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A French Startup with Silicon Valley Dreams

Lamia Hanafi has just discovered that her brother Safir is using Tinder, the mobile dating app famous for its swiping functionality. “Did you find your wife?” she playfully asks.

“Not my wife,” he replies in French, “but dates.”

While the search for Mrs. Right continues, all of Safir’s swiping ultimately became part of the inspiration for Lok-Iz, a real estate app co-founded by the brother and sister. The endeavor has brought them from Normandy, France to Silicon Valley for a recent visit.

Encouraged by the success of tech startups that have emerged from the region, the siblings are hoping to glean advice and perhaps even funding from investors. For them, the startup environment in Silicon Valley stands in stark contrast to France’s.

“We just noticed that things are going really faster here. It’s different than in France, you have to send an email, keep waiting for two weeks or one month to get this famous interview with this partner. Here, it was just so informal and things are going quicker,” said Lamia.

Lok-Iz matches prospective tenants with property owners, taking real estate brokers and more importantly, their pricey commissions, out of the equation. Users can recommend their friends or family as potential tenants, while homeowners can list their rental or sale properties and add a commission of their choice. The influence of Silicon Valley’s startups have clearly struck a chord across the Atlantic.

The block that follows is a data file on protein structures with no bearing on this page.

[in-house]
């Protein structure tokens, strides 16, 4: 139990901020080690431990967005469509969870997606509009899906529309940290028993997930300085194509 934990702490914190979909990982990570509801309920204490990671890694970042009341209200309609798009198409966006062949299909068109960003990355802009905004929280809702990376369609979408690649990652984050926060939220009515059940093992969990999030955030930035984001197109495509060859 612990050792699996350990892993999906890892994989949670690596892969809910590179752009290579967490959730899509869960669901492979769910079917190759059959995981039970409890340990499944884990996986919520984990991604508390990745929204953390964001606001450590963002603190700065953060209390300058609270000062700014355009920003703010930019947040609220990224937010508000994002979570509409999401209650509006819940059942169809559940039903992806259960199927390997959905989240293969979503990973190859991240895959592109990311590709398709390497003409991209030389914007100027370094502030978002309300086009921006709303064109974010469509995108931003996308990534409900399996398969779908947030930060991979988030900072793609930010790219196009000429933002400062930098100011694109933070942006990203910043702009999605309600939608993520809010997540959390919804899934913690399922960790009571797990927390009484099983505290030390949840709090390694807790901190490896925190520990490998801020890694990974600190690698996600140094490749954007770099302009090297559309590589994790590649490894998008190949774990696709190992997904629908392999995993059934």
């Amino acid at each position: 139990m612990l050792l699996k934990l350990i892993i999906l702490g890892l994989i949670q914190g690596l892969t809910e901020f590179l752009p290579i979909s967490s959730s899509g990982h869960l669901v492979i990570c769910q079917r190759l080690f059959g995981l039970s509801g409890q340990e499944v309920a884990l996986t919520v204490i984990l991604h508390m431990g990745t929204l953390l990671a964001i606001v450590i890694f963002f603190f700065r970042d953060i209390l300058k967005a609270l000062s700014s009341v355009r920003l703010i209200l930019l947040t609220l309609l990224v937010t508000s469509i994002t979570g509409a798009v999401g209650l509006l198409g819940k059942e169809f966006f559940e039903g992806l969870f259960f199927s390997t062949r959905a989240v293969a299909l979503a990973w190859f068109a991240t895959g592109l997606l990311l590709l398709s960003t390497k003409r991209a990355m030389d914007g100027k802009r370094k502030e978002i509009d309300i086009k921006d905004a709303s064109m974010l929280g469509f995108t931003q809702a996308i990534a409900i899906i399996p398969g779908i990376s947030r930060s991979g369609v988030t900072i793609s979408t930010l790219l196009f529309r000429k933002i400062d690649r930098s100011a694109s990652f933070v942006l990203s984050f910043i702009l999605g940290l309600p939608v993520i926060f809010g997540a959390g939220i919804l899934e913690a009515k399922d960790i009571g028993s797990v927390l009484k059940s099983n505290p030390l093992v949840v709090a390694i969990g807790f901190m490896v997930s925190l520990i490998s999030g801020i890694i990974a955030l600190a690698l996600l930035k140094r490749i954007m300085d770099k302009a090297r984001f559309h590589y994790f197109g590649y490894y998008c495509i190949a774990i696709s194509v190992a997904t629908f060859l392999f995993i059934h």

“Just like Uber did with the taxi drivers, [where] everyone around the world is able to be an Uber driver, Lok-Iz will make everyone able to be a real estate broker,” said Lamia. “We just want to foster this collaborative economy... this sharing economy,” she added. Since its launch seven months ago, Lok-Iz has amassed over 2,000 listings and made more than 700 matches in France.

It was their father, an immigrant from Morocco, who gave Lamia and Safir their first taste of the real estate business.

“Our dad was in charge of buying and selling real estate properties,” said Lamia, “When he was coming home, he was often challenging my brother and I, asking us, ‘Okay, guys... who’s going to be the first [to] help me find the right buyer or the right tenant?’”

In the race to defeat his older sister, Safir would offer his services for a lower commission and typically offload properties quicker as a result. “He was always cheating!” exclaims Lamia, laughing. “That’s why I was always losing in that game!”

Not unlike their father’s journey to France in search of better opportunities, Lamia and Safir have traveled to Silicon Valley, inspired by the success of American startups famous the world over.

Speaking in French, Safir explains how he’d like to change the rules of buying and selling real estate, much in the same way that Facebook, Uber and AirBnb transformed their respective industries.

Only time will tell whether their efforts prove successful. “We say it in France, ‘Croise les doigts’” said Lamia. The phrase means “fingers crossed”, and in Silicon Valley, where big bets pay off in even bigger ways, it’s a sentiment that’s especially fitting.